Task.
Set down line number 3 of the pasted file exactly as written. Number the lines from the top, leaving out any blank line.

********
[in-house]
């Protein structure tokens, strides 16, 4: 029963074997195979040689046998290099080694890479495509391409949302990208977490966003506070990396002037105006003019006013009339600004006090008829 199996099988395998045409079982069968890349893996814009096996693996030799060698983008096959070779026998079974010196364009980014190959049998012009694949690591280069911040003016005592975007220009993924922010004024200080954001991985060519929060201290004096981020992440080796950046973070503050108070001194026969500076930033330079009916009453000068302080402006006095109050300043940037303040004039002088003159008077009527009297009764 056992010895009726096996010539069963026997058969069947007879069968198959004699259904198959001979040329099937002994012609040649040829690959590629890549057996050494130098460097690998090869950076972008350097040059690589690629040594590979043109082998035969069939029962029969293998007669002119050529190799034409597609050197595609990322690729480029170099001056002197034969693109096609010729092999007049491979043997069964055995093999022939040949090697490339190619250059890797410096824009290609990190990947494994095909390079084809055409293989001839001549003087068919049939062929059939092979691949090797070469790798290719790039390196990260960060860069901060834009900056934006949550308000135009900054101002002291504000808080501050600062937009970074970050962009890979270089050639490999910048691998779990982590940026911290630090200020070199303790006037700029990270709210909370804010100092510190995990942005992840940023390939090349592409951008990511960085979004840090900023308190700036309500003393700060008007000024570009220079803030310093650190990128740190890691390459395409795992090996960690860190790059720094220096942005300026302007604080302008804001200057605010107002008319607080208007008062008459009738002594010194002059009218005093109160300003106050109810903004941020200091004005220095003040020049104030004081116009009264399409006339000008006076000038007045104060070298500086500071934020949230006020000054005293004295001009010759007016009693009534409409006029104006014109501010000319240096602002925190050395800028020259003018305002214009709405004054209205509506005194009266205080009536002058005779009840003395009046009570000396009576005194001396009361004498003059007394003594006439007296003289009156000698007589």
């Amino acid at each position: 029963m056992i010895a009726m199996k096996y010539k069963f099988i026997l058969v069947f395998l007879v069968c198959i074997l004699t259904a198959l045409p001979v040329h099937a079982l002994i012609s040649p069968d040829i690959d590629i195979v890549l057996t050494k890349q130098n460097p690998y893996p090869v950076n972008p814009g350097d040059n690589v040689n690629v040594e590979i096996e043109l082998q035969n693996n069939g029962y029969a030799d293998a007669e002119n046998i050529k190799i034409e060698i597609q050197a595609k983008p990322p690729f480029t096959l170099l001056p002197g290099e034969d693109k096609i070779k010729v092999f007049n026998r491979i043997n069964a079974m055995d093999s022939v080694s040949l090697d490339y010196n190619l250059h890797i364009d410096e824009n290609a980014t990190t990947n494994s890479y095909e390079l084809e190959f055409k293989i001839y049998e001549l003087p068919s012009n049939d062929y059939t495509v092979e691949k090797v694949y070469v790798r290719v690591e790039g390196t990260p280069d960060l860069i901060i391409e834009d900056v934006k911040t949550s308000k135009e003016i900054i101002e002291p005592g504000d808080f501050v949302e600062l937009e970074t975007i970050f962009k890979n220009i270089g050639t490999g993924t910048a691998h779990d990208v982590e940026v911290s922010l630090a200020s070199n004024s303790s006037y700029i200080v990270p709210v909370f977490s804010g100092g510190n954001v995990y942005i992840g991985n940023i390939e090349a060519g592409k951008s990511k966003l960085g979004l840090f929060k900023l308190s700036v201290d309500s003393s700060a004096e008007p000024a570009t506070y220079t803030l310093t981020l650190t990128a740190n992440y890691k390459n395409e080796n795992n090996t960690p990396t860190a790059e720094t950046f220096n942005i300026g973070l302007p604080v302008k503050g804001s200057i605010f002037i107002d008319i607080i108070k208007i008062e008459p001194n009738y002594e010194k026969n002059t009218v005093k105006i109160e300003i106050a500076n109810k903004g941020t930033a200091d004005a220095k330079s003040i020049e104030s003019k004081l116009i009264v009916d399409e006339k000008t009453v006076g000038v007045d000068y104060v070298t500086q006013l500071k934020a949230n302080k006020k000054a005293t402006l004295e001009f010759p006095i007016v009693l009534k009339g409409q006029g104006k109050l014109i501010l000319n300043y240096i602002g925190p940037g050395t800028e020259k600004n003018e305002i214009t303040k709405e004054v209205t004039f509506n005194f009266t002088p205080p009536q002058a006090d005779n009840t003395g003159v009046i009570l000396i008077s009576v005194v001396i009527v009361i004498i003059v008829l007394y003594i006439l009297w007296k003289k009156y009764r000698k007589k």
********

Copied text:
């Amino acid at each position: 029963m056992i010895a009726m199996k096996y010539k069963f099988i026997l058969v069947f395998l007879v069968c198959i074997l004699t259904a198959l045409p001979v040329h099937a079982l002994i012609s040649p069968d040829i690959d590629i195979v890549l057996t050494k890349q130098n460097p690998y893996p090869v950076n972008p814009g350097d040059n690589v040689n690629v040594e590979i096996e043109l082998q035969n693996n069939g029962y029969a030799d293998a007669e002119n046998i050529k190799i034409e060698i597609q050197a595609k983008p990322p690729f480029t096959l170099l001056p002197g290099e034969d693109k096609i070779k010729v092999f007049n026998r491979i043997n069964a079974m055995d093999s022939v080694s040949l090697d490339y010196n190619l250059h890797i364009d410096e824009n290609a980014t990190t990947n494994s890479y095909e390079l084809e190959f055409k293989i001839y049998e001549l003087p068919s012009n049939d062929y059939t495509v092979e691949k090797v694949y070469v790798r290719v690591e790039g390196t990260p280069d960060l860069i901060i391409e834009d900056v934006k911040t949550s308000k135009e003016i900054i101002e002291p005592g504000d808080f501050v949302e600062l937009e970074t975007i970050f962009k890979n220009i270089g050639t490999g993924t910048a691998h779990d990208v982590e940026v911290s922010l630090a200020s070199n004024s303790s006037y700029i200080v990270p709210v909370f977490s804010g100092g510190n954001v995990y942005i992840g991985n940023i390939e090349a060519g592409k951008s990511k966003l960085g979004l840090f929060k900023l308190s700036v201290d309500s003393s700060a004096e008007p000024a570009t506070y220079t803030l310093t981020l650190t990128a740190n992440y890691k390459n395409e080796n795992n090996t960690p990396t860190a790059e720094t950046f220096n942005i300026g973070l302007p604080v302008k503050g804001s200057i605010f002037i107002d008319i607080i108070k208007i008062e008459p001194n009738y002594e010194k026969n002059t009218v005093k105006i109160e300003i106050a500076n109810k903004g941020t930033a200091d004005a220095k330079s003040i020049e104030s003019k004081l116009i009264v009916d399409e006339k000008t009453v006076g000038v007045d000068y104060v070298t500086q006013l500071k934020a949230n302080k006020k000054a005293t402006l004295e001009f010759p006095i007016v009693l009534k009339g409409q006029g104006k109050l014109i501010l000319n300043y240096i602002g925190p940037g050395t800028e020259k600004n003018e305002i214009t303040k709405e004054v209205t004039f509506n005194f009266t002088p205080p009536q002058a006090d005779n009840t003395g003159v009046i009570l000396i008077s009576v005194v001396i009527v009361i004498i003059v008829l007394y003594i006439l009297w007296k003289k009156y009764r000698k007589k």